A while ago I posted a link about Wikipedia. My interest in Wikipedia actually touches more on my professional life than on my blogger life, but given how important it has become in the general culture I indulged.
The current edition of the New York Review of Books has a very engaging article by Nicholson Baker on Wikipedia. Turns out someone wrote a 477 page book on how to write for Wikipedia, for sale at $29.99, or cheaper at Amazon. If the subject of how the Internet is changing some aspects of human society interests you - it is, tho since it won't change human nature you need to be careful not to get carried away- then Baker's review is definitely worth the time.
Then I went to Wikipedia to find out who this Nicholson Baker is. Wikipedia being what it is, the article on him already contains reference to his NYRB article on Wikipedia. There I learned that Baker is the author of a New Yorker article of the mid 1990s about how librarians in their race to digitize their catalogs were destroying culture. (Unfortunately not online). I was an archivist at the time, proudly of the vanguard of the race to digitize, but I was so impressed by his article that I had copies made and disseminated to many of my colleagues; I can remember much of it to this day.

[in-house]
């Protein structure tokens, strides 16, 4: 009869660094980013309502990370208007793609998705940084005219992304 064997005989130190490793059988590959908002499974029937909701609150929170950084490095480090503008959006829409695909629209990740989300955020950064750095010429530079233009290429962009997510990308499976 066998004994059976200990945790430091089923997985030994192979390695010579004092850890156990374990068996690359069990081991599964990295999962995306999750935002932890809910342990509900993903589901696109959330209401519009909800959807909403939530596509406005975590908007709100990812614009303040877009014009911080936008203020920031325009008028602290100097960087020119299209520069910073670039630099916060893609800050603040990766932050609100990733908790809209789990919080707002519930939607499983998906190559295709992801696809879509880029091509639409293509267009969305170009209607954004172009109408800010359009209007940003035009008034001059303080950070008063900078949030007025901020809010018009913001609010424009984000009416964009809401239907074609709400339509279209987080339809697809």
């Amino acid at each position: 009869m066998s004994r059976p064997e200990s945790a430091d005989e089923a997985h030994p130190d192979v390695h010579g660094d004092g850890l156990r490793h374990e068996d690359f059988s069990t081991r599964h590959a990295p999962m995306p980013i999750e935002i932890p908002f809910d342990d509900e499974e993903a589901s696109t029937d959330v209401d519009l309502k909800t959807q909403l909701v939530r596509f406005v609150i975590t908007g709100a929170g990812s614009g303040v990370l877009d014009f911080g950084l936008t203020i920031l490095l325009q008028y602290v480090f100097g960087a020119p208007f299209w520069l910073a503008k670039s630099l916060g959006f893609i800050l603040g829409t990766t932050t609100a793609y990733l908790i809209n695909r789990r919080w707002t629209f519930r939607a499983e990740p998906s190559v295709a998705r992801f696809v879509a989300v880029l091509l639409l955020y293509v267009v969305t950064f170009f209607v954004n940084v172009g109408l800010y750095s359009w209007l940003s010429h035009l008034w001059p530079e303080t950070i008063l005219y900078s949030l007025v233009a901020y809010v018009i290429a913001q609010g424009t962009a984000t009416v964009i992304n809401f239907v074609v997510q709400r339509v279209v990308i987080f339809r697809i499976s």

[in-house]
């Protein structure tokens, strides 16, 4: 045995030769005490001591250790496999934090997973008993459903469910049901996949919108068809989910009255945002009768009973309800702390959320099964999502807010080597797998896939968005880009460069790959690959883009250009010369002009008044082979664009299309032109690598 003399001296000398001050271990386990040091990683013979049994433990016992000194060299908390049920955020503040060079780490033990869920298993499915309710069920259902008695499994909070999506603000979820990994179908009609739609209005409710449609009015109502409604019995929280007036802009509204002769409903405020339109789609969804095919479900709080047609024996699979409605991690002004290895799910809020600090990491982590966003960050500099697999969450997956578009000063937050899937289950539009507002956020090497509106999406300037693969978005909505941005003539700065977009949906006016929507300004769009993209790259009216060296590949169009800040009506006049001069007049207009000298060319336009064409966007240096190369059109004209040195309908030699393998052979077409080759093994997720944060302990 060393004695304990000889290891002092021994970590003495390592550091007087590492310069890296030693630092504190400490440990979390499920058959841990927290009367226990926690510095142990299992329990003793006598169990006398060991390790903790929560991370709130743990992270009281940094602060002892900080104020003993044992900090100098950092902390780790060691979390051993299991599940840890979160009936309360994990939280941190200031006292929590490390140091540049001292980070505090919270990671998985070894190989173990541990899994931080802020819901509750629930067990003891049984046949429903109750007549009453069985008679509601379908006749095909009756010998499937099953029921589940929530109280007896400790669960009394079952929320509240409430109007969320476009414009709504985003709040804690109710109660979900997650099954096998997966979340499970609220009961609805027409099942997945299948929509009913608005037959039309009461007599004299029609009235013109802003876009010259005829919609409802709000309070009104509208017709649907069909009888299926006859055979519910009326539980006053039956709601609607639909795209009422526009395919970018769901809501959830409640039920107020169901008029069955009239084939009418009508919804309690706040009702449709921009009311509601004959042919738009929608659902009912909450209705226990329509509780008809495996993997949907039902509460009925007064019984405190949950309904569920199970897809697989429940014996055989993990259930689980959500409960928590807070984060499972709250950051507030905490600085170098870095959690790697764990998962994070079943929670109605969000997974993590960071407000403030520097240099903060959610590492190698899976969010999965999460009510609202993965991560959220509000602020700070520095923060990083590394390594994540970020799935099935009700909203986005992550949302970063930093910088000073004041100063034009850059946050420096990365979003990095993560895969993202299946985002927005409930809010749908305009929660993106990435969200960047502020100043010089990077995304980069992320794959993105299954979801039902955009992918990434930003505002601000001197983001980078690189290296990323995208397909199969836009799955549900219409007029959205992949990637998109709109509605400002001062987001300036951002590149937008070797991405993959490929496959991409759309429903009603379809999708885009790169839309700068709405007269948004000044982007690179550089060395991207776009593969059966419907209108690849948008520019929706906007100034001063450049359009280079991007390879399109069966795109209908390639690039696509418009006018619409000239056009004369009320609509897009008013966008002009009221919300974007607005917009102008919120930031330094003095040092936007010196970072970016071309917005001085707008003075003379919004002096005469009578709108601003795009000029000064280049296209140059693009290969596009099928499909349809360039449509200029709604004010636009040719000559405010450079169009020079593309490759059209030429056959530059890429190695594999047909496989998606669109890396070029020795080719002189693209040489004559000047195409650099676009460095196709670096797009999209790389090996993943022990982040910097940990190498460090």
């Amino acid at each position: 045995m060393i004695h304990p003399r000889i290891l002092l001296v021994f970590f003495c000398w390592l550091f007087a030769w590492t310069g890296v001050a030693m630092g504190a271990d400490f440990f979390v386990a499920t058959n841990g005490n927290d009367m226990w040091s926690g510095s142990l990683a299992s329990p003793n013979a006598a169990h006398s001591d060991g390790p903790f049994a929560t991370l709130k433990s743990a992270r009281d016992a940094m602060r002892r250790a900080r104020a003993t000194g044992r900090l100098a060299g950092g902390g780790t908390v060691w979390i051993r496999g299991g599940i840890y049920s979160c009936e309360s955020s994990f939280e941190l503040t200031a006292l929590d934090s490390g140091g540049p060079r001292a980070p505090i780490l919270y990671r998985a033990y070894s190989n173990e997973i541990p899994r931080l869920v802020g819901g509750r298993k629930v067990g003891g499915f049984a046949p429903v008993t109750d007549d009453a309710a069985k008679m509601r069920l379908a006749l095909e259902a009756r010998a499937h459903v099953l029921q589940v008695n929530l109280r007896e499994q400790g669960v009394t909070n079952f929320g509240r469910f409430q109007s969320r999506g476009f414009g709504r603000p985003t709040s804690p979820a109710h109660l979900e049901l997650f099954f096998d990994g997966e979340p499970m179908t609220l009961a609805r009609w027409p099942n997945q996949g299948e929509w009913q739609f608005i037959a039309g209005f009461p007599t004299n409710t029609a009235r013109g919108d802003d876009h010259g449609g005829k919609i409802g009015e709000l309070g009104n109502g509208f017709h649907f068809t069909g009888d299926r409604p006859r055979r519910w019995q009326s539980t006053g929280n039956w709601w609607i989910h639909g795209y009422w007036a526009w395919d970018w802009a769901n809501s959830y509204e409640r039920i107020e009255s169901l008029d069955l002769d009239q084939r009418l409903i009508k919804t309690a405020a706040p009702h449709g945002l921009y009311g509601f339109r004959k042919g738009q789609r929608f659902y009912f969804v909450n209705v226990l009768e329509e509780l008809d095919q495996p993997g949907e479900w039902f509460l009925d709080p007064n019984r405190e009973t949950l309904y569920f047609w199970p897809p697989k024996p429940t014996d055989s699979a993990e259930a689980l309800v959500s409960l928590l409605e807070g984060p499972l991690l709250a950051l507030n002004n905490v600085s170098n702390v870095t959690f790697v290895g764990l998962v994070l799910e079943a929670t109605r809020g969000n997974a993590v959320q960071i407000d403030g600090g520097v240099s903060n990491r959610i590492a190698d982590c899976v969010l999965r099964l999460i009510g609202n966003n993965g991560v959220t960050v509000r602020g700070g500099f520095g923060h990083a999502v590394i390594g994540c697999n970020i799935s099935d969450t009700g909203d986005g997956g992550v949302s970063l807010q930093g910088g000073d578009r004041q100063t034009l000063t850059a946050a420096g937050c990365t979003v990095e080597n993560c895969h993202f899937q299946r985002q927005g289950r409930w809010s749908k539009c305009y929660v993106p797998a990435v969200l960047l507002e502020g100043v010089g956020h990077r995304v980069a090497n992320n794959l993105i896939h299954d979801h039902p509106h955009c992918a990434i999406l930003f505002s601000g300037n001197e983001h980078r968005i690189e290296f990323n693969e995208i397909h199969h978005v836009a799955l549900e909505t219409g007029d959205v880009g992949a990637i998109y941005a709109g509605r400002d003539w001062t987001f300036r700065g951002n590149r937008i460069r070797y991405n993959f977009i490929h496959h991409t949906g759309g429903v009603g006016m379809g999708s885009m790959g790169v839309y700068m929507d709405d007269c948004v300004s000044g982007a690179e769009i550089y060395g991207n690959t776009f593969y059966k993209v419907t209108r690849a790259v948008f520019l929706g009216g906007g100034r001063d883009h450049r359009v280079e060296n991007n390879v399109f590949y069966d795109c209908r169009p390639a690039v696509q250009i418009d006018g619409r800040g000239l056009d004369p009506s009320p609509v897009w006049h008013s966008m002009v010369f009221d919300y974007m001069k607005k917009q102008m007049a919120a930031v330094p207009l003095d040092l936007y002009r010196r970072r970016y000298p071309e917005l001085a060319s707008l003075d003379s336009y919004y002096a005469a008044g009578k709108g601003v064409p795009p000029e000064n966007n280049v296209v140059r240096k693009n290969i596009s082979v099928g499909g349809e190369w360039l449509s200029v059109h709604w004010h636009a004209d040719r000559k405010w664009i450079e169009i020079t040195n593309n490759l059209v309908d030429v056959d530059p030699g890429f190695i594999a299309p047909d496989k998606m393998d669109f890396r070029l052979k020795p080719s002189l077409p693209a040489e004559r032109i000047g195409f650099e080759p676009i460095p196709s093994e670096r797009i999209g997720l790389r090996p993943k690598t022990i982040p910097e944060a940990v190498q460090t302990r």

The one real blooper in this Wikipedia article, and it's a whale of a blooper, is that he seems quite unaware of the more than 100 non-English versions; since the English version comprises well below half of the entire project, this is something of a problem. The questions of who writes what, in which languages, and what different language versions tell about the same items, are fascinating. (I have at times used at least 5 different versions in attempts to figure out what I couldn't learn from single articles in one language).
Anyway, the man writes engagingly, I don't always agree with him, and I figured his article to be worth a link. Somehow I didn't get to it until this morning, when I read about a far greater argument that I have with him - but that will wait for the next post. Gotta go do some real work...